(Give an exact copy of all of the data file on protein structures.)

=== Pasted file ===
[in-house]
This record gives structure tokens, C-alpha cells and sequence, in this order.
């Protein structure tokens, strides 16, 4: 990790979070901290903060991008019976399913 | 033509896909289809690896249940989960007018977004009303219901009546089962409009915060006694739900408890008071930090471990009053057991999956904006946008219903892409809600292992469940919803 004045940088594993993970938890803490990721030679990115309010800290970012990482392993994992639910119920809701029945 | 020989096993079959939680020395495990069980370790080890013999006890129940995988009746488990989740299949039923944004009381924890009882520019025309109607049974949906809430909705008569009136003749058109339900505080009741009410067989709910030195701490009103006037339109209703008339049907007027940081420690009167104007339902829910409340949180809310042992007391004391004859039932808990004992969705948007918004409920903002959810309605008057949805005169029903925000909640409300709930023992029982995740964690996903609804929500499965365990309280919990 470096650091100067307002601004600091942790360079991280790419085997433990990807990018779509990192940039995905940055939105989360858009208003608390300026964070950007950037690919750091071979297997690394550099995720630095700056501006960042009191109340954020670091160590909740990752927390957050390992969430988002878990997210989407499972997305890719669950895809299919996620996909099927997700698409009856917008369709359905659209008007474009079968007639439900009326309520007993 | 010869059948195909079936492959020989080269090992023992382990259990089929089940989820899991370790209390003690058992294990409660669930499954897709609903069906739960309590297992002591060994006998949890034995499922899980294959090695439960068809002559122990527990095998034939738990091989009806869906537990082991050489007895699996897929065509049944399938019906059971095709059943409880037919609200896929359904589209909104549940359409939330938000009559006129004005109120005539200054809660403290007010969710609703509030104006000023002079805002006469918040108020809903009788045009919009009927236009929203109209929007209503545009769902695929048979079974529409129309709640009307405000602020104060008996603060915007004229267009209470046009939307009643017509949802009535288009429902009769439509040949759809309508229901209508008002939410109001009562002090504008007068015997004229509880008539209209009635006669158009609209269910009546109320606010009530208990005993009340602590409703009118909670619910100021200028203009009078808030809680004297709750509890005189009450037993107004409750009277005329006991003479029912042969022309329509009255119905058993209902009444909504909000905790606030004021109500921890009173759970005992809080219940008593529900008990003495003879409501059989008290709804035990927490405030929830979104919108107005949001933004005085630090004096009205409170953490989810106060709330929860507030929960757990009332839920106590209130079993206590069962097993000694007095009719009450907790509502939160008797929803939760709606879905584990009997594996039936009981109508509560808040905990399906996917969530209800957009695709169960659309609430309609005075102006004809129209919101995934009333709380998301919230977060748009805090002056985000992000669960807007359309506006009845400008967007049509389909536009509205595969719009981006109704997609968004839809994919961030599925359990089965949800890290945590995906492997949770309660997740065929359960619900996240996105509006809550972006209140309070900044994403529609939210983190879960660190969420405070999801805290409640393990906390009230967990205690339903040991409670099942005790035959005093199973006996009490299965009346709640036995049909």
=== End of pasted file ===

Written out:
[in-house]
This record gives structure tokens, C-alpha cells and sequence, in this order.
């Protein structure tokens, strides 16, 4: 990790979070901290903060991008019976399913 | 033509896909289809690896249940989960007018977004009303219901009546089962409009915060006694739900408890008071930090471990009053057991999956904006946008219903892409809600292992469940919803 004045940088594993993970938890803490990721030679990115309010800290970012990482392993994992639910119920809701029945 | 020989096993079959939680020395495990069980370790080890013999006890129940995988009746488990989740299949039923944004009381924890009882520019025309109607049974949906809430909705008569009136003749058109339900505080009741009410067989709910030195701490009103006037339109209703008339049907007027940081420690009167104007339902829910409340949180809310042992007391004391004859039932808990004992969705948007918004409920903002959810309605008057949805005169029903925000909640409300709930023992029982995740964690996903609804929500499965365990309280919990 470096650091100067307002601004600091942790360079991280790419085997433990990807990018779509990192940039995905940055939105989360858009208003608390300026964070950007950037690919750091071979297997690394550099995720630095700056501006960042009191109340954020670091160590909740990752927390957050390992969430988002878990997210989407499972997305890719669950895809299919996620996909099927997700698409009856917008369709359905659209008007474009079968007639439900009326309520007993 | 010869059948195909079936492959020989080269090992023992382990259990089929089940989820899991370790209390003690058992294990409660669930499954897709609903069906739960309590297992002591060994006998949890034995499922899980294959090695439960068809002559122990527990095998034939738990091989009806869906537990082991050489007895699996897929065509049944399938019906059971095709059943409880037919609200896929359904589209909104549940359409939330938000009559006129004005109120005539200054809660403290007010969710609703509030104006000023002079805002006469918040108020809903009788045009919009009927236009929203109209929007209503545009769902695929048979079974529409129309709640009307405000602020104060008996603060915007004229267009209470046009939307009643017509949802009535288009429902009769439509040949759809309508229901209508008002939410109001009562002090504008007068015997004229509880008539209209009635006669158009609209269910009546109320606010009530208990005993009340602590409703009118909670619910100021200028203009009078808030809680004297709750509890005189009450037993107004409750009277005329006991003479029912042969022309329509009255119905058993209902009444909504909000905790606030004021109500921890009173759970005992809080219940008593529900008990003495003879409501059989008290709804035990927490405030929830979104919108107005949001933004005085630090004096009205409170953490989810106060709330929860507030929960757990009332839920106590209130079993206590069962097993000694007095009719009450907790509502939160008797929803939760709606879905584990009997594996039936009981109508509560808040905990399906996917969530209800957009695709169960659309609430309609005075102006004809129209919101995934009333709380998301919230977060748009805090002056985000992000669960807007359309506006009845400008967007049509389909536009509205595969719009981006109704997609968004839809994919961030599925359990089965949800890290945590995906492997949770309660997740065929359960619900996240996105509006809550972006209140309070900044994403529609939210983190879960660190969420405070999801805290409640393990906390009230967990205690339903040991409670099942005790035959005093199973006996009490299965009346709640036995049909």